The Collected Poems, Complete and Unabridged

robert frost


Book: The Collected Poems, Complete and Unabridged

Author: Robert Frost

Publisher: Henry Holt and Co., 1979

ISBN-13: 978-0805005028 Hardcover

ISBN-10: 0805005021 Hardcover

ISBN-13: 978-0030491269 Paperback

ISBN-10: 0030491266 Paperback

Language level: 1

(1=nothing objectionable; 2=common euphemisms and/or childish slang terms; 3=some cursing or profanity; 4=a lot of cursing or profanity; 5=obscenity and/or vulgarity)

Recommended reading level: Ages 14 and up

Rating: **** 4 stars (GOOD)

Reviewed by Wayne S. Walker

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Frost, Robert.  The Collected Poems, Complete and Unabridged (published in 1979 by Henry Holt and Co.).  When I was in high school chorus, during my senior year (1972) we sang a song in which composer Randall Thompson set to music a poem entitled “Choose Something Like a Star,” beginning, “O Star (the fairest one in sight), We grant your loftiness the right To some obscurity of cloud—It will not do to say of night, Since dark is what brings out your light,” written by poet Robert Frost.  The song was taken from Thompson’s Frostiana: Seven Country Songs, all poems by Frost, originally for mixed chorus and piano composed in 1959, which Thompson later scored for chamber orchestra and chorus.  We also read several of Frost’s other poems in various English classes during different years of school.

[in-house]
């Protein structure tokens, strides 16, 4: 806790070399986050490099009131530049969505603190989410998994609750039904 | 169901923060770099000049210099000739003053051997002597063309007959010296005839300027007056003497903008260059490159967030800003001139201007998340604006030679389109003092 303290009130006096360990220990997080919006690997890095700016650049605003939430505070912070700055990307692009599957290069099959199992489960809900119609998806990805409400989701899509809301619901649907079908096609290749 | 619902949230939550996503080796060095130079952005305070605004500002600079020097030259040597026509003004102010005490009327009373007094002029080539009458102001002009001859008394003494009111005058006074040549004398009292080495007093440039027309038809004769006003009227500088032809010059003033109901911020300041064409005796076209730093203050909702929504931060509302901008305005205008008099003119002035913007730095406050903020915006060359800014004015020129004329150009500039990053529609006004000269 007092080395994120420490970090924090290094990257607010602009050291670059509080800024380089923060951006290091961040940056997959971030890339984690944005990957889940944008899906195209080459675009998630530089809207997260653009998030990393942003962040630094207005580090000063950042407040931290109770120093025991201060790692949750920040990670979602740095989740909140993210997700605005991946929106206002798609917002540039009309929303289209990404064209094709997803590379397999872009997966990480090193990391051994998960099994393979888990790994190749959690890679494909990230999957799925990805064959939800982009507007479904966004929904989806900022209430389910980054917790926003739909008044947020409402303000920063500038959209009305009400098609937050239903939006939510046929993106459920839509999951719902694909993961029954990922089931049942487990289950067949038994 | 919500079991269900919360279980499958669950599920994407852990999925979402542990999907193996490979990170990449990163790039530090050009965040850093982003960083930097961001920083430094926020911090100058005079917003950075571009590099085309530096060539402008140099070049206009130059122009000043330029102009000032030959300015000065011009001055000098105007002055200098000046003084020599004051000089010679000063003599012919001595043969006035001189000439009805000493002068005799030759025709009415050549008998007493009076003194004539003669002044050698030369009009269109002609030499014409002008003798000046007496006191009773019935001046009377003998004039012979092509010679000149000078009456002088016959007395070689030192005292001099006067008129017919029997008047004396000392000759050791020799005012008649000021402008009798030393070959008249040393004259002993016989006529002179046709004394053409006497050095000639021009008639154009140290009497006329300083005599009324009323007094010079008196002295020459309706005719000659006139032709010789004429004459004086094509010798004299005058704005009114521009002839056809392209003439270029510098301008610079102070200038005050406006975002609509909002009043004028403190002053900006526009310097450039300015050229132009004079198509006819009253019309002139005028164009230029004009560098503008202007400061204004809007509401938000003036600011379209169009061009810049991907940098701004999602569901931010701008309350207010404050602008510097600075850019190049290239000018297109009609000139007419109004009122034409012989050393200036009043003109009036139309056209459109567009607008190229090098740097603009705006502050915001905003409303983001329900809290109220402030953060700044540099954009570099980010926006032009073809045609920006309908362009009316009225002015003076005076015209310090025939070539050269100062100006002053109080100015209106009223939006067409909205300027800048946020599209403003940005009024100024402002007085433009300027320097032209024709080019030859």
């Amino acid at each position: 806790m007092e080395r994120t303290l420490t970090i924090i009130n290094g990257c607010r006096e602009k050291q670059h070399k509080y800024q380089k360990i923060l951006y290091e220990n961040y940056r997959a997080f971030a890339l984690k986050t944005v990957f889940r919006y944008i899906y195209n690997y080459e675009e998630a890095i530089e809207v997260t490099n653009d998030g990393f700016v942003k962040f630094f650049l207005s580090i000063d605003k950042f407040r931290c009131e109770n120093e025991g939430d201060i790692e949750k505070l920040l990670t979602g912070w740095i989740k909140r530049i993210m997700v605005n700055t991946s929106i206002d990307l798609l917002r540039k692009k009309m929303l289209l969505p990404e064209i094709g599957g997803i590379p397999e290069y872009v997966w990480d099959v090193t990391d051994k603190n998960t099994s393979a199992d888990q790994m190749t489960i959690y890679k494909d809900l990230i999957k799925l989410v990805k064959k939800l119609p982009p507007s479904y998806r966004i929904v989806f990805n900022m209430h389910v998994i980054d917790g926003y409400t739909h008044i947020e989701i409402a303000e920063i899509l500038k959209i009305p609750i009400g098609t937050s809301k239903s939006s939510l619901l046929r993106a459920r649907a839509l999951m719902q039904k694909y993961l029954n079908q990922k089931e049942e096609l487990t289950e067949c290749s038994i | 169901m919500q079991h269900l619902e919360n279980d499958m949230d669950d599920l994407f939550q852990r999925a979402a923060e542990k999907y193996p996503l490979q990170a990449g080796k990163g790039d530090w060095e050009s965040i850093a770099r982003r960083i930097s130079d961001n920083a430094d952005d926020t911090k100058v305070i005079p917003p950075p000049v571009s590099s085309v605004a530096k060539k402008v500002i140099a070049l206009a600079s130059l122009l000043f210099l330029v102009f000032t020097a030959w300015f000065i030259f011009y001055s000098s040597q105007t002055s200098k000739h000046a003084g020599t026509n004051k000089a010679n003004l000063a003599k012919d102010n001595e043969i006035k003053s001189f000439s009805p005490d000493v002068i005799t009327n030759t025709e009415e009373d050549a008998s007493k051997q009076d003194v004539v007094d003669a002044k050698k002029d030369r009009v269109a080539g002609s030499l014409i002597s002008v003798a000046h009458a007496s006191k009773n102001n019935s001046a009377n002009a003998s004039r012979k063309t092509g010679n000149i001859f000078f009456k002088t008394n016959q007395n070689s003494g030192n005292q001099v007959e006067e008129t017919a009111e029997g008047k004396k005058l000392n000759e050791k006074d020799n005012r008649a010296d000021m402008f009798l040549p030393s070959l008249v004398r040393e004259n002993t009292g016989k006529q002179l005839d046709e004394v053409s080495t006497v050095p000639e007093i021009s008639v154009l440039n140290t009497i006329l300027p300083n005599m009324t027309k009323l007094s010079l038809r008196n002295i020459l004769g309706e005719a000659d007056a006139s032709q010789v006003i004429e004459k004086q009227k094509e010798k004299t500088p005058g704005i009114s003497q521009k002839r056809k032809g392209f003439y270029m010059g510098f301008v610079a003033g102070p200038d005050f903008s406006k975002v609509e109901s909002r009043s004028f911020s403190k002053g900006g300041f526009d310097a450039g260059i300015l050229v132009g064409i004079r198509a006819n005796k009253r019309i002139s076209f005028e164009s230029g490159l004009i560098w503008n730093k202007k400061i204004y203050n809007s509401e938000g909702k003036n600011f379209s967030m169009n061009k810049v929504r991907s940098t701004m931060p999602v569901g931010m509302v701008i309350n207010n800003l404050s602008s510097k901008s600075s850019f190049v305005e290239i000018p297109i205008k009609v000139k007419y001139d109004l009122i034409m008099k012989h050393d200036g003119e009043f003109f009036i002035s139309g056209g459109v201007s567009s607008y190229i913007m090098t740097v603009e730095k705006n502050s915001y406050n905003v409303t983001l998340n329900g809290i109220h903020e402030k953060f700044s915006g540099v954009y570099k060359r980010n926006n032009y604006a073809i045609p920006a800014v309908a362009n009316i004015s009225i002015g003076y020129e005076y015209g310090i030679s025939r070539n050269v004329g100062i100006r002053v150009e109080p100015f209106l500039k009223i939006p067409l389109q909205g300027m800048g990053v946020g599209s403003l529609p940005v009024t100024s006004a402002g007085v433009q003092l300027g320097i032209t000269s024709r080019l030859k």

Robert Lee Frost (March 26, 1874 – January 29, 1963) was an American poet who is highly regarded for his realistic depictions of rural life and his command of American colloquial speech.  His work frequently employed settings from rural life in New England in the early twentieth century, using them to examine complex social and philosophical themes. One of the most popular and critically respected American poets of the twentieth century, Frost was honored frequently during his lifetime and received four Pulitzer Prizes for Poetry.

     The Collected Poems is the only comprehensive volume of Robert Frost’s published verse.  In it are the contents of all eleven of his individual books of poetry–from A Boy’s Will (1913) to In the Clearing (1962), plus his two dramatic Masques.  The editor, Edward Connery Lathem, has scrupulously annotated the more than 350 poems in this book.  Put out by Frost’s long-time publisher, this is one of the essential books of American literature.  The other Frost poems used by Thompson in Frostiana are “The Road Not Taken,” “The Pasture,” “Come In,” “The Telephone,” “A Girl’s Garden,” and “Stopping by Woods on a Snowy Evening.”  Some of Frost’s poetry is a little obtuse, but while I am not a big fan of poetry, I have enjoyed much of Frost’s work.

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